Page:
Q: Are there any results you can share with us yet?

Dr. Simpson: So far, we have samples from two astronauts who have been in space and come back. We have seen that NK cell function tends to decrease in mid-flight with all the target cells, whether K562 or a myeloma or lymphoma cell line. It usually returns to normal levels within two weeks of returning to Earth. We also see huge composition changes in certain cell subsets. We’re putting an abstract together now.

Q: How will the results of your work be used?

Dr. Simpson: NASA wants to understand the risks associated with sending human beings on exploration-class missions to an asteroid or Mars that can take a total of 3 years. If something goes wrong, such as a medical emergency, there’s no chance of returning them to Earth. From this study of astronauts on 6-month ISS missions, we’ll try to ascertain whether there are any clinical risks associated with altered immunity. That will ultimately allow NASA to try to develop counter-measures to improve the immune system so that astronauts can embark on these long-duration spaceflight missions.

Q: Why did you choose the BD Accuri C6?

Dr. Simpson: Before I came to the University of Houston, I had worked with a BD FACSCalibur™ flow cytometer for several years. When I moved here, my startup package wasn’t large enough to afford a BD FACSCalibur, but I definitely had to do 4-color flow cytometry. At that time, the [BD] Accuri C6 was a fairly new machine. I asked one of the reps to come out and give us a demo, and I thought it looked great. Not only did it do everything I needed to do at a very good price, the interface was very straightforward and easy to work, the compensations could all be done retrospectively, and the PMTs were all fixed, so there was no real-time adjustment of PMT voltages. It ticked a lot of boxes for me and I had no hesitation in ordering one. Even though I’ve had it for over five years, it still gets me great data. The overall capabilities of the machine are simply fantastic.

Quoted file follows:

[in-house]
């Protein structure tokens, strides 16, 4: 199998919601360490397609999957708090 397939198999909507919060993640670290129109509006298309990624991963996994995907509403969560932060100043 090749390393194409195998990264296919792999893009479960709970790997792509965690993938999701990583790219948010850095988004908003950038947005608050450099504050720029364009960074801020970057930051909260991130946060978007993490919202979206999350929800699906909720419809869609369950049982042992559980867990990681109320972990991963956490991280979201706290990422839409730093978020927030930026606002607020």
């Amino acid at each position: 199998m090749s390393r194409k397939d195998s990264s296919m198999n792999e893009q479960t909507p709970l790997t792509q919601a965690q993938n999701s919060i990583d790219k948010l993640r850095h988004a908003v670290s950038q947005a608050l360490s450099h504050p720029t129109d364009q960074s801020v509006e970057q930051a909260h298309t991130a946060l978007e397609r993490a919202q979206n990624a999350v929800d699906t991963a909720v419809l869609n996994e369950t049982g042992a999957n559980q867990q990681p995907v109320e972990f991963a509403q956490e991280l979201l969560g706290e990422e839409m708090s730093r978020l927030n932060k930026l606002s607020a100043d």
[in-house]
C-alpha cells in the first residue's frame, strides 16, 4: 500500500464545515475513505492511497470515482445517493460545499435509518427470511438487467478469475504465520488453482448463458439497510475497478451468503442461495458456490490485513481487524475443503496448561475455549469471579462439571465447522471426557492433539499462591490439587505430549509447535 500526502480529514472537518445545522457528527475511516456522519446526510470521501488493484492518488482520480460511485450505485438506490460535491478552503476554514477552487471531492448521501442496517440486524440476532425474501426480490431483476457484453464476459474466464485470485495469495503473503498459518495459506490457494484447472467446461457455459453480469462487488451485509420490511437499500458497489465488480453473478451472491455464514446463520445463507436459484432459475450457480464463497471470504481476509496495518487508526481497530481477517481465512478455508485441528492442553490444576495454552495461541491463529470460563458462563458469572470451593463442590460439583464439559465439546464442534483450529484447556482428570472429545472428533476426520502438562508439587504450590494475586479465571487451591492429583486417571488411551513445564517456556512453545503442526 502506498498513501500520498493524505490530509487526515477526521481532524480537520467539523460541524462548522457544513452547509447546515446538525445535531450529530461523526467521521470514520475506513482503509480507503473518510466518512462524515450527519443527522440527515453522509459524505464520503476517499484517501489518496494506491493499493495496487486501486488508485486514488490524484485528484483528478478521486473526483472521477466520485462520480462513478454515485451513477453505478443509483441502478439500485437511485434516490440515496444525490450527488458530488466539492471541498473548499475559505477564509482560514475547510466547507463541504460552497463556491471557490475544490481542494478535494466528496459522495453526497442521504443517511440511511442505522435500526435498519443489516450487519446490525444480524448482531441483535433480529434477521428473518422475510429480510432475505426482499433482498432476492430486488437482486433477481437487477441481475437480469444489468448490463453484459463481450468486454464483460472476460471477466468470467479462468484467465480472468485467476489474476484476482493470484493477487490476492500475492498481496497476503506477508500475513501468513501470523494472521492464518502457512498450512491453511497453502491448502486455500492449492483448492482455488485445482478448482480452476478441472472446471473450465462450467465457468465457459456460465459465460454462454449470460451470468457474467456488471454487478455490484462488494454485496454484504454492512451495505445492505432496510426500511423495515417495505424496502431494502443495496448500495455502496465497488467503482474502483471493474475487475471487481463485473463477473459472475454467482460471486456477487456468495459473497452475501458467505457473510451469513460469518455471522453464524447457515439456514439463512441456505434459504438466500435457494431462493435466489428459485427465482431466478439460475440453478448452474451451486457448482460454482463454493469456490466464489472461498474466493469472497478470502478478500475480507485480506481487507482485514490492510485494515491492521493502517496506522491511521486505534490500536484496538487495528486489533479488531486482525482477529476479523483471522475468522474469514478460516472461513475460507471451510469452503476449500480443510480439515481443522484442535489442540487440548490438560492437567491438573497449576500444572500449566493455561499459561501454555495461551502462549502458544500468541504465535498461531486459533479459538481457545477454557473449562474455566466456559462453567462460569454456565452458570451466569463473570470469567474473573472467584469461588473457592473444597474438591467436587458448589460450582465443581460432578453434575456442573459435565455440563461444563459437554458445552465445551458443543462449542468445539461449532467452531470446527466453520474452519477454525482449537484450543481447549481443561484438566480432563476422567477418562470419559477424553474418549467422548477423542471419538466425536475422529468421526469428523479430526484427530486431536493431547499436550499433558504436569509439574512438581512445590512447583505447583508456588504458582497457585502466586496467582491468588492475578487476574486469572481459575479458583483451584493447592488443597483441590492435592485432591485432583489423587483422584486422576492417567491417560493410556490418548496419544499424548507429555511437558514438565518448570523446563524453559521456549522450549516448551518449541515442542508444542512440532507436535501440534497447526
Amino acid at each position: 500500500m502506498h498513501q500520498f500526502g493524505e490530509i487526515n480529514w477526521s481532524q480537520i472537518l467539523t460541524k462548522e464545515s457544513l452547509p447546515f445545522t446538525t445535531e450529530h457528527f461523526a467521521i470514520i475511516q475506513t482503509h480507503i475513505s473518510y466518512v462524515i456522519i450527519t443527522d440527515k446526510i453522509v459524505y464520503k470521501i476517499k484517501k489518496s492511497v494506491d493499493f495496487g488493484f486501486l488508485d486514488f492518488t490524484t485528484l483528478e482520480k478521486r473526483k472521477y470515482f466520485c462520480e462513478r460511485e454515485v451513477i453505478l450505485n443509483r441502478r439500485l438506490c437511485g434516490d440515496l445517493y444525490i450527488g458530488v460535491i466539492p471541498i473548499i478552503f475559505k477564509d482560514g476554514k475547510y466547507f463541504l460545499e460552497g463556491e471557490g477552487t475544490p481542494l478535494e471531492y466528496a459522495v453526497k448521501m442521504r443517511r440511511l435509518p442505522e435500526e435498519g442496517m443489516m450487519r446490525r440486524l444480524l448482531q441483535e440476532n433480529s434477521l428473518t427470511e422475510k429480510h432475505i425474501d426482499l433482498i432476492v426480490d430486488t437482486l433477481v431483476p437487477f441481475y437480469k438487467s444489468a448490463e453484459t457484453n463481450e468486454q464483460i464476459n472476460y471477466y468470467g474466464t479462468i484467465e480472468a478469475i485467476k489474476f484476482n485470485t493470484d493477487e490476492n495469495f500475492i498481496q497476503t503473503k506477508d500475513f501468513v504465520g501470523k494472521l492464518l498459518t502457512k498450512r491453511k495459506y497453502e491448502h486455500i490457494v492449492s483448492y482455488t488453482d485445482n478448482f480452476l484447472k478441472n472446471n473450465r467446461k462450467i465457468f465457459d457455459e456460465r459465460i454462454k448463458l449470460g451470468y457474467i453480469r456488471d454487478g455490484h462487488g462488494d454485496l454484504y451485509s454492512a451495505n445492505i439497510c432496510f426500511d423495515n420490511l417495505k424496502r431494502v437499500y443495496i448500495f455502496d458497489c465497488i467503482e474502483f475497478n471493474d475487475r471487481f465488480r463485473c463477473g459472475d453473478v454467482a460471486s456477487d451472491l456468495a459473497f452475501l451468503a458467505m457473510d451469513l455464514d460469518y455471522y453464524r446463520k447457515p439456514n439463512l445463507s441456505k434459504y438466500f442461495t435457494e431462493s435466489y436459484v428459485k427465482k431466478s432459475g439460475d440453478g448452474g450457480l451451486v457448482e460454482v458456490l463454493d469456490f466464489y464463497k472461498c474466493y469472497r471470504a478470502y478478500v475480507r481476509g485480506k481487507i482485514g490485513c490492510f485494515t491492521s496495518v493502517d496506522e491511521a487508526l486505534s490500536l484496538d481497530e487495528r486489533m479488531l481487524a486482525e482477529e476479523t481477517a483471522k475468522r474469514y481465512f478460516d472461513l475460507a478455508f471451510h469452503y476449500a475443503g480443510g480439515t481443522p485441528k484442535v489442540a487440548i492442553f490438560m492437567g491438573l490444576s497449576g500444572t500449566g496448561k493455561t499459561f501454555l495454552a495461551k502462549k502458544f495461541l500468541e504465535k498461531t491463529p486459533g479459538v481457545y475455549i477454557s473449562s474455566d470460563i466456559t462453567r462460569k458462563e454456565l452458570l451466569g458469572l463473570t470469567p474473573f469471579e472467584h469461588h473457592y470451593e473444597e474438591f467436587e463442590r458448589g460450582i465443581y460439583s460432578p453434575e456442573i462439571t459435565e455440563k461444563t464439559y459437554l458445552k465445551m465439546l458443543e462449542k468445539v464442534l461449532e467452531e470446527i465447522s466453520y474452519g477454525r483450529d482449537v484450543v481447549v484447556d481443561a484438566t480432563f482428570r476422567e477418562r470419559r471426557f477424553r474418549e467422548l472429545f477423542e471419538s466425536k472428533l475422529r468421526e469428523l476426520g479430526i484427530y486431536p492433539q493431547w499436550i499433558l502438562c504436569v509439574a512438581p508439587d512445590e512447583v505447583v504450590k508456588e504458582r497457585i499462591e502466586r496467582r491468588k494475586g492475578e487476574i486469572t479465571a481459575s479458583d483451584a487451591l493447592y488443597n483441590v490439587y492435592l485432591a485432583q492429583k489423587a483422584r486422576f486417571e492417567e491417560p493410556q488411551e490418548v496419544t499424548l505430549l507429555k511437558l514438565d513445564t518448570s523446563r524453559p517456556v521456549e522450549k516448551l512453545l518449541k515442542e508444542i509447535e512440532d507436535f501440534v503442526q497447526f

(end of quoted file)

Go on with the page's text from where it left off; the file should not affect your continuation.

It takes fairly small sample volumes as well. We’re one of many different studies that the astronauts sign up for, and pretty much every study wants blood. Since there’s only so much blood that we can take from the astronaut in space, we have to be really efficient with what we can do. For each antibody stain, we’re using 50 µL of whole blood, and that’s more than enough. Because the BD Accuri C6 collects many events from just 50 µL of blood, we can do detailed phenotyping with very limited blood volumes.

Q: What does BD Accuri’s motto, “Flow Cytometry Within Reach™,” mean to you?

Dr. Simpson: The BD Accuri C6 is very easy to operate. In the past, there was only one or two of us who had the expertise to run the samples. You couldn’t just show someone the basics and say, “I want you to put these hundred tubes through the flow cytometer.” But with the BD Accuri C6, you can show them the very basics—how to run a sample, how to save a file, how to set the machine up, how to shut it down—and they can run samples, knowing that you can go back retrospectively and reanalyze them and adjust the compensation. We get a lot more done without needing super-expert flow cytometrists to be there all the time. And the help and technical support we’ve gotten from BD has been absolutely fantastic.